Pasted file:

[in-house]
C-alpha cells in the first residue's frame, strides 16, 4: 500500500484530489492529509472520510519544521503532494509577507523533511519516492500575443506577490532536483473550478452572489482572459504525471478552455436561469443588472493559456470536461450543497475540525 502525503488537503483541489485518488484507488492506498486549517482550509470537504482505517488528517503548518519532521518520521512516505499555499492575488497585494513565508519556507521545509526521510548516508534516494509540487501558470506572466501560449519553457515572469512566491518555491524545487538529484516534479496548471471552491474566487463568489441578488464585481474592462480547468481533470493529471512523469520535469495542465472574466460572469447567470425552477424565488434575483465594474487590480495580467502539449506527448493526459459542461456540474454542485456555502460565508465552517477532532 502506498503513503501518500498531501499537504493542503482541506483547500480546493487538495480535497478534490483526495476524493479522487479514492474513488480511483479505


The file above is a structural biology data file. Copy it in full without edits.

[in-house]
C-alpha cells in the first residue's frame, strides 16, 4: 500500500484530489492529509472520510519544521503532494509577507523533511519516492500575443506577490532536483473550478452572489482572459504525471478552455436561469443588472493559456470536461450543497475540525 502525503488537503483541489485518488484507488492506498486549517482550509470537504482505517488528517503548518519532521518520521512516505499555499492575488497585494513565508519556507521545509526521510548516508534516494509540487501558470506572466501560449519553457515572469512566491518555491524545487538529484516534479496548471471552491474566487463568489441578488464585481474592462480547468481533470493529471512523469520535469495542465472574466460572469447567470425552477424565488434575483465594474487590480495580467502539449506527448493526459459542461456540474454542485456555502460565508465552517477532532 502506498503513503501518500498531501499537504493542503482541506483547500480546493487538495480535497478534490483526495476524493479522487479514492474513488480511483479505